• Page:
  • 1
  • 2

TOPIC: Scheduling work order and unit turnover for maintenance staff

Scheduling work order and unit turnover for maintenance staff 1 week 6 days ago #17845

My friend, Paul Rhodes is on point about communication. Leasing and management need to have a clear understanding of the workload faced by the maintenance team, and not make promises that cannot be kept. I like to have a 10 minute "toolbox" meeting first thing in the morning with the maintenance team. We line out the day with what work we know needs to be done. We also talk about the leasing activity that happened the day before, and discuss if any parts or supplies need to be ordered. Be sure to limit this to 10 minutes, or you will find time is being wasted with chit-chat. I used a kitchen timer for this purpose. When it dinged, we were done.

Office personnel need to be careful what they say to residents, and properly set expectations. To say "I'll have someone over after lunch" means the resident expects them at the apartment home at 1:01 PM. Instead, say that the maintenance tech will by at their home before 5 PM. Of course, if an emergency arises, the office team MUST call the resident and let them know of any delays. Always quote the latest time the technician could arrive. When they are early, the resident is pleasantly surprised.

One other idea to help with scheduling is to stagger maintenance days and hours. By scheduling one maintenance tech to work Tuesday through Saturday, you eliminate over time for a Saturday call out. If they are not busy with service tickets, they can work on make readies.

You can also schedule one tech to work 8 - 5, and the other to work 9 - 6, or even 10 - 7. Most residents come home after 5 PM, and that's when they find that the A/C is not working. Having a tech working normal hours until 6 or 7 PM again controls OT, but also provides a higher level of resident service, resulting in better resident retention and word of mouth advertising.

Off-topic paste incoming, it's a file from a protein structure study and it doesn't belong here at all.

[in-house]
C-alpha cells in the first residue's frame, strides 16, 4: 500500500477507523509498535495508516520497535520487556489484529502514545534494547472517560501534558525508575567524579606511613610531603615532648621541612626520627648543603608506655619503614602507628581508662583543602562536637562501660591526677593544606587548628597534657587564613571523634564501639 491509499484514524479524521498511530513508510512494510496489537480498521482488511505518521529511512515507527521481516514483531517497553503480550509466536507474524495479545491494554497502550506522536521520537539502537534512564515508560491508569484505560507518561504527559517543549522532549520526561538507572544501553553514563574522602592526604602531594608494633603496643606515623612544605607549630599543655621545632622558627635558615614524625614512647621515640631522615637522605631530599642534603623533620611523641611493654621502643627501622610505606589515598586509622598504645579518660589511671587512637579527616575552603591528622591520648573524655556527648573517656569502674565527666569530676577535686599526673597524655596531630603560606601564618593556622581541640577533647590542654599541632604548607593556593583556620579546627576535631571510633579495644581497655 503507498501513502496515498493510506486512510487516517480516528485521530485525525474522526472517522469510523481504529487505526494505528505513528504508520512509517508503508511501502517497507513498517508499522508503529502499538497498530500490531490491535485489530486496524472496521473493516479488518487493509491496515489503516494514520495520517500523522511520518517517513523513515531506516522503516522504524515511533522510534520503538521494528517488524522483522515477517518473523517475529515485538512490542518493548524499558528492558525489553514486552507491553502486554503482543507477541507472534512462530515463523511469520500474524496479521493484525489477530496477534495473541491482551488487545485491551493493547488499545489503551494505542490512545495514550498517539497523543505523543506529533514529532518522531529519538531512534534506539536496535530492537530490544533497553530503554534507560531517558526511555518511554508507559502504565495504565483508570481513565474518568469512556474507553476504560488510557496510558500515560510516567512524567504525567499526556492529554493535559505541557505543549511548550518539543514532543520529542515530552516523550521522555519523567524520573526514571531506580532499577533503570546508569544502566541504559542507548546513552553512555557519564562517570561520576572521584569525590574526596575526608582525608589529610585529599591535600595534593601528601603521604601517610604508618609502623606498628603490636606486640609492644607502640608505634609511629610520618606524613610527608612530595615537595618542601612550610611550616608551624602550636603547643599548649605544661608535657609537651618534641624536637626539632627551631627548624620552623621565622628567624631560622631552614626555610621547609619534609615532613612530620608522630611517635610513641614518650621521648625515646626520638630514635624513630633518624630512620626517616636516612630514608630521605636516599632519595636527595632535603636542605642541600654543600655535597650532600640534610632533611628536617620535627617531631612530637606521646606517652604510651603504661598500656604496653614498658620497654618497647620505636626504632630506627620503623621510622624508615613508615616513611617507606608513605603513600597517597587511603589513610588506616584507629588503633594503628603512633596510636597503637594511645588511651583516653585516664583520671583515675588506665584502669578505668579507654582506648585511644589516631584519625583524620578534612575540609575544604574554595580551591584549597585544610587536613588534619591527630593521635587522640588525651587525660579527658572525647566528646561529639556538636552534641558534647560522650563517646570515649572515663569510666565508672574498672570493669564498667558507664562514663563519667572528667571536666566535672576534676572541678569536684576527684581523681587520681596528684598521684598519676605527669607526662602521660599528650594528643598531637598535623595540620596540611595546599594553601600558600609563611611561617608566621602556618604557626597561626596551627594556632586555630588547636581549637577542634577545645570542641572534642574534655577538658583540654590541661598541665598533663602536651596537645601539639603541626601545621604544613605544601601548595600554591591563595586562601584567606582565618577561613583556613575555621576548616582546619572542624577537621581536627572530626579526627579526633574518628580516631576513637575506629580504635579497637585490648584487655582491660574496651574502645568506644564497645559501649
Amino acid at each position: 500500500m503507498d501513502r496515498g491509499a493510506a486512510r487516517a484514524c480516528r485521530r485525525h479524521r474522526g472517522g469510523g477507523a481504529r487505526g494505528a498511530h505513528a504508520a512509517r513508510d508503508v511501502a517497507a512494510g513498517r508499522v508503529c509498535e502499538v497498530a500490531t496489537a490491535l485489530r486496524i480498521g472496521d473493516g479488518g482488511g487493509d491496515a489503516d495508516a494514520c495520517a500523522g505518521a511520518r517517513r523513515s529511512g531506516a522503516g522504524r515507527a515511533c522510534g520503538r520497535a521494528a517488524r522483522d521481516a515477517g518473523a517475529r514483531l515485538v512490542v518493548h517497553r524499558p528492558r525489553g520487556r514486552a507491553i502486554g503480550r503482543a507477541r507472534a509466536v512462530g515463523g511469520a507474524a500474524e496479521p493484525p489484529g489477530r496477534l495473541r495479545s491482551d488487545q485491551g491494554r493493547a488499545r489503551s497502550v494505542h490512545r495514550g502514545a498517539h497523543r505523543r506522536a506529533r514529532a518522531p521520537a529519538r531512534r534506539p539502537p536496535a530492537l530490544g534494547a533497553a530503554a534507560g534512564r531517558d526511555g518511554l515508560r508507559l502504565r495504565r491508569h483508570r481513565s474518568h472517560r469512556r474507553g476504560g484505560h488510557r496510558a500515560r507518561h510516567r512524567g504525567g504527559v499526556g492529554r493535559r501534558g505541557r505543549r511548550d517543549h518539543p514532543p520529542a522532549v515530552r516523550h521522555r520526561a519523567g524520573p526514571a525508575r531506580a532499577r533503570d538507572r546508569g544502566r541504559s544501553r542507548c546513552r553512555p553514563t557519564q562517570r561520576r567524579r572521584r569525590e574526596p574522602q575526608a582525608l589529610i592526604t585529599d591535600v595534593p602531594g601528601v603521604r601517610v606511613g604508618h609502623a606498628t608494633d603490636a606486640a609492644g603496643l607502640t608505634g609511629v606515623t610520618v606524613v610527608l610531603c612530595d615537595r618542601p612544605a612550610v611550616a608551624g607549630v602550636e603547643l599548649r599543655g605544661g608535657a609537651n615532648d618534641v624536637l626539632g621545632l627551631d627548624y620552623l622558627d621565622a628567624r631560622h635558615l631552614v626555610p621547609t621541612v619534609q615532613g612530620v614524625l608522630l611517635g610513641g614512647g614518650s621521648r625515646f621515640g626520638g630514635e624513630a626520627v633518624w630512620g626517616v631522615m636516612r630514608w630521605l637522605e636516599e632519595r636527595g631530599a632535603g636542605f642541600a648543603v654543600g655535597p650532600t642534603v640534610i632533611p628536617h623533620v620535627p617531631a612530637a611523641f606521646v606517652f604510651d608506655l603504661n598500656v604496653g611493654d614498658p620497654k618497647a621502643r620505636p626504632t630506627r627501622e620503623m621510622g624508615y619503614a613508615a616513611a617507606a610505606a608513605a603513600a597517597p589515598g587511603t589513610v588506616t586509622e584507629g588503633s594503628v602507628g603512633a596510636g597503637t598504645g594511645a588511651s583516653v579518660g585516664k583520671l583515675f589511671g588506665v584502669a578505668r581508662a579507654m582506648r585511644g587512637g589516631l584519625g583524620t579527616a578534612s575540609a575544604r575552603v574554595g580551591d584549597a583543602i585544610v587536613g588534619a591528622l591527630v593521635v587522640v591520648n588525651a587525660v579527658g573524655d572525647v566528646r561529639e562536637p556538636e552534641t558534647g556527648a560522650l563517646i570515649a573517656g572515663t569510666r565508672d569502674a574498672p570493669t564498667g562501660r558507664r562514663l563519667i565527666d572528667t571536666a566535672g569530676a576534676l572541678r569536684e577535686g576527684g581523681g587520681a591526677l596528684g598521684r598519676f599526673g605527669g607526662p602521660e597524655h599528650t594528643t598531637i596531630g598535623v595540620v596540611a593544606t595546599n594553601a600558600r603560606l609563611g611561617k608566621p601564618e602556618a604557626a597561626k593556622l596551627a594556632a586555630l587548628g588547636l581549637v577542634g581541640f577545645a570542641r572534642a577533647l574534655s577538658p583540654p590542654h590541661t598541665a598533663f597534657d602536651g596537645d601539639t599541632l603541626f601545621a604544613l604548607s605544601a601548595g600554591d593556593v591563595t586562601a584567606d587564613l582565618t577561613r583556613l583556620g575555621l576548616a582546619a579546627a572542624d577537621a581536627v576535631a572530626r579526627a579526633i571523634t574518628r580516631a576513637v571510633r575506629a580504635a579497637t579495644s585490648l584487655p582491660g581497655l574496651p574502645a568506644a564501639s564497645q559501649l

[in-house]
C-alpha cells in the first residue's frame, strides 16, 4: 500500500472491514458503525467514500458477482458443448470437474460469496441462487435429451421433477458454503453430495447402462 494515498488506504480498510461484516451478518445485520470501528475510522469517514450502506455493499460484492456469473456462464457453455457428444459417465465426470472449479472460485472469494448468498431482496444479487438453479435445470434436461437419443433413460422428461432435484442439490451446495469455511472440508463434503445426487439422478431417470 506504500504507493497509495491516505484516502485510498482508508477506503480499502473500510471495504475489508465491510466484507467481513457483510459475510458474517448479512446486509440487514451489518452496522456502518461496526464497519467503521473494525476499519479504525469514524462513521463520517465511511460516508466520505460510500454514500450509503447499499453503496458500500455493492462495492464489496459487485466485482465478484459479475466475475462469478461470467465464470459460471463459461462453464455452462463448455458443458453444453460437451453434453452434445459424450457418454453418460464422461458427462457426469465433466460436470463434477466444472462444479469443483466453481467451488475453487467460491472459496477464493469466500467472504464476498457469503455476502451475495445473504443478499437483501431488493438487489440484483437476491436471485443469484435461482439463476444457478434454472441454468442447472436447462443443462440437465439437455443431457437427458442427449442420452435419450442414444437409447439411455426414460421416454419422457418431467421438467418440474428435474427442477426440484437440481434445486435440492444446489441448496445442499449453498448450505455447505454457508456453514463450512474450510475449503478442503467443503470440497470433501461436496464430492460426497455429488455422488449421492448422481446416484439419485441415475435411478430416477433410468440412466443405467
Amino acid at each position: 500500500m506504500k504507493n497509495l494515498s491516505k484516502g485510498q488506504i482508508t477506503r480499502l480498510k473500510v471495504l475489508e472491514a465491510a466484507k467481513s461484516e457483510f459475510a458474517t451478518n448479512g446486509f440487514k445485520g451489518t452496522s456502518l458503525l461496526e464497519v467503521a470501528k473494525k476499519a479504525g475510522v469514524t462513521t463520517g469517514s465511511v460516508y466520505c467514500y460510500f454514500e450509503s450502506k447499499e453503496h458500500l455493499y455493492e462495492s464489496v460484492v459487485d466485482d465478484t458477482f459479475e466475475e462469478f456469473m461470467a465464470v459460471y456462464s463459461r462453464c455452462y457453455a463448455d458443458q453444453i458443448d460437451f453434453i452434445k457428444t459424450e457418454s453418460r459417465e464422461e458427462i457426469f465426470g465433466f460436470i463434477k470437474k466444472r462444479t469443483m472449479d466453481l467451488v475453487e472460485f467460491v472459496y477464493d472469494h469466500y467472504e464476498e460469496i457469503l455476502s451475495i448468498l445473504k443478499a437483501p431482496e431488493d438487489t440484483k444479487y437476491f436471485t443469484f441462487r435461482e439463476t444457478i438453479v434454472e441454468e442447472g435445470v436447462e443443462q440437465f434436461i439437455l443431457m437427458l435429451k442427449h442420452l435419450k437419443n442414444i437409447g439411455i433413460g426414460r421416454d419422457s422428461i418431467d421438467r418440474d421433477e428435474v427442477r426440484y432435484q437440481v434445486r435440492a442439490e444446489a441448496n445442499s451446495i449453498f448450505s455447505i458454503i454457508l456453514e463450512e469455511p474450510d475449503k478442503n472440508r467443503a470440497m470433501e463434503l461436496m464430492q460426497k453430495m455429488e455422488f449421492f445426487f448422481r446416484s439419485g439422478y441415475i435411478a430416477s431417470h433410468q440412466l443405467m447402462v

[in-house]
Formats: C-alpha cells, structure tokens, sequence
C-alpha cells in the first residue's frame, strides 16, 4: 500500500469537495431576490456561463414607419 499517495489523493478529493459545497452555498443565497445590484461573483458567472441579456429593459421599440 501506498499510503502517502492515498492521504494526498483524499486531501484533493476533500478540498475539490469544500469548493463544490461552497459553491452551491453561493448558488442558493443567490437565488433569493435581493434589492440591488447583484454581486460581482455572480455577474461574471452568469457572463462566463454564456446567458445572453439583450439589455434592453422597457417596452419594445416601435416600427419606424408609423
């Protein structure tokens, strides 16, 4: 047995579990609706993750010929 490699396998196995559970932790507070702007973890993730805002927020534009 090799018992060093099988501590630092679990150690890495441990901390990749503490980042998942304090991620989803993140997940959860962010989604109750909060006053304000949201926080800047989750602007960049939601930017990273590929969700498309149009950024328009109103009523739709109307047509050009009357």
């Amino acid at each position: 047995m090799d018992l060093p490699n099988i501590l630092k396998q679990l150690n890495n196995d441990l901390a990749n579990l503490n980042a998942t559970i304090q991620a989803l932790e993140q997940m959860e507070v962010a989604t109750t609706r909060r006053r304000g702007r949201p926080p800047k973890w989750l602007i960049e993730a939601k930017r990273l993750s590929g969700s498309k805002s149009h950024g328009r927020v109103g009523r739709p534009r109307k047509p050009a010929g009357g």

The following user(s) said Thank You: Paul Rhodes

Scheduling work order and unit turnover for maintenance staff 1 week 6 days ago #17850

All great comments - however in 30 years of balancing the turnover workload and day to day work orders I have a couple of tips to pass on:

1. With residents permission (of course) ALWAYS perform a PRE-INSPECTION about two weeks before the actual move out. This gives you a full two weeks to order large ticket items (flooring or blinds etc) and also enables you to assess what work is required by in house staff. After some time you will be able to walk in and say "barring unexpected or unforeseen issues, this turn should take my maintenance person 7 - 8 hours". Immediately put this turn on your Turnover Schedule, assigning it to a specific employee.

2. What works really well is to whenever possible divide the work up in either one of two ways.A. split the property into sections what comes in from one section goes to that employee who has been assigned that section. Recognizing that overlapping and coverage in cases of emergency always take precedence assigning one person to that section gives immediate ownership and responsibility to that employee - great motivator.B. If you have two maintenance personnel Assign one to only turnovers (there is always those who prefer to have repetitive schedule work and can blast through it) and the other to all workorders.
  • kathleen dover
  • kathleen dover's Avatar
  • Page:
  • 1
  • 2

Multifamily Discussions

More Topics »